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As Permafrost Thaws,
Chemistry Team Races North
This summer, Miller and a pair of graduate students will travel to the Alaskan hot spot on a mission to measure the effects of permafrost thaw—before it’s too late. Their work is part of a multifaceted project funded by a $980,000 grant from NASA’s Terrestrial Hydrology Program. Other
Permafrost is known as a “carbon-sink,” its rich soil storing organic material from decaying plants and animals. There may be as much as 1,000 billion metric tons of carbon in the permafrost ground, more than double the amount currently in the atmosphere. Permafrost can be up to 5,000 feet thick, but it is the top “active” layer, which is just 30 to
“Most people are aware of rising sea levels and temperature changes, but they don’t know about permafrost,” Miller said. “This is the big one. This is the one that really counts.”
Permafrost—perennially frozen ground that remains at or below zero degrees Celsius for two or more years—covers 24 percent of exposed land in the high latitudes of the Northern Hemisphere. In the Southern Hemisphere, it reaches into Antarctica and the Patagonian region of Argentina and Chile. The U.S. accounts for 6 percent of the world’s total, almost all of which lies in Alaska.
That’s because just below the mossy surface lies a layer of frozen earth known as permafrost. And while some of this icy rock, soil and peat has persisted more than 10,000 years, since the last Ice Age, it is now melting rapidly. The thawing permafrost is releasing massive amounts of greenhouse gases into the air and, climate scientists contend, exacerbating global warming.
Miller’s role is to take ground-level measurements of greenhouse gas concentrations during the summer melting season. Building on his 20 years of experience with sensors and lasers, he is devising a tool that will perform open-path, laser absorption measurements of damaging gas levels. From the Fairbanks field site, Miller hopes to collect ultra-precise measurements that can validate NASA’s satellite readings. It’s the first step in defining a long-term measurement strategy and establishing a protocol for permafrostrelated climate modeling.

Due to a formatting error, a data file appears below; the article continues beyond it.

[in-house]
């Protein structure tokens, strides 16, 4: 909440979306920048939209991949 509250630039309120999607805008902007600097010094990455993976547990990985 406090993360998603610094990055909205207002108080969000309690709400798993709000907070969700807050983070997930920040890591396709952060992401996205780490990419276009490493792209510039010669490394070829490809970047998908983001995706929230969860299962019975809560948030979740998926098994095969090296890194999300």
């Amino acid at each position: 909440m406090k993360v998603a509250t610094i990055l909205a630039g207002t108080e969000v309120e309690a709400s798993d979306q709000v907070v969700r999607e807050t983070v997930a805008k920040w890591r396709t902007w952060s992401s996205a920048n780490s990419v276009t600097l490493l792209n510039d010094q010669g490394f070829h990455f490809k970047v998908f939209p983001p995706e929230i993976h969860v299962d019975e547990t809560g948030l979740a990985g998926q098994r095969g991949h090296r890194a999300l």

“This is the center of climate change,” said Chemistry Professor J. Houston Miller. “It’s where ever yone in the climate community is turning their attention.”
research partners include the NASA Goddard Space Flight Center and the University of Alaska, Fairbanks.
ummer in Fairbanks, Alaska, is far from the frozen landscape many imagine. The sun shines almost around the clock, the trees and grass are green and vacationers worry more about swarms of mosquitoes than blocks of ice. But here, amid thick spruce forests and layers of moss, is a region scientists are calling a climate time bomb—and ground zero for global warming.
100 centimeters deep, that most concerns climate watchers. The top layer thaws and refreezes each year; during the melting season, carbon—mostly in the form of carbon dioxide and the particularly damaging methane—is released into the air. But that thaw-and-refreeze cycle is being thrown off-balance. Alaska’s temperatures are rising twice as fast as the rest of North America’s. Fairbanks’ ground temperatures now hover near the thawing point, resulting in more rapid permafrost melt and more greenhouse gases spewed into the atmosphere. Some experts predict irreversible carbon emissions damage will radically alter the planet’s ecosystem by 2100. “We are looking at some frightening scenarios,” Miller said. Most permafrost models rely on satellite projections that, while remarkably detailed, also present limitations. Cloud cover can obscure readings, and data can only be collected when the satellites are overhead—
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J. Houston Miller and graduate student Michelle Bailey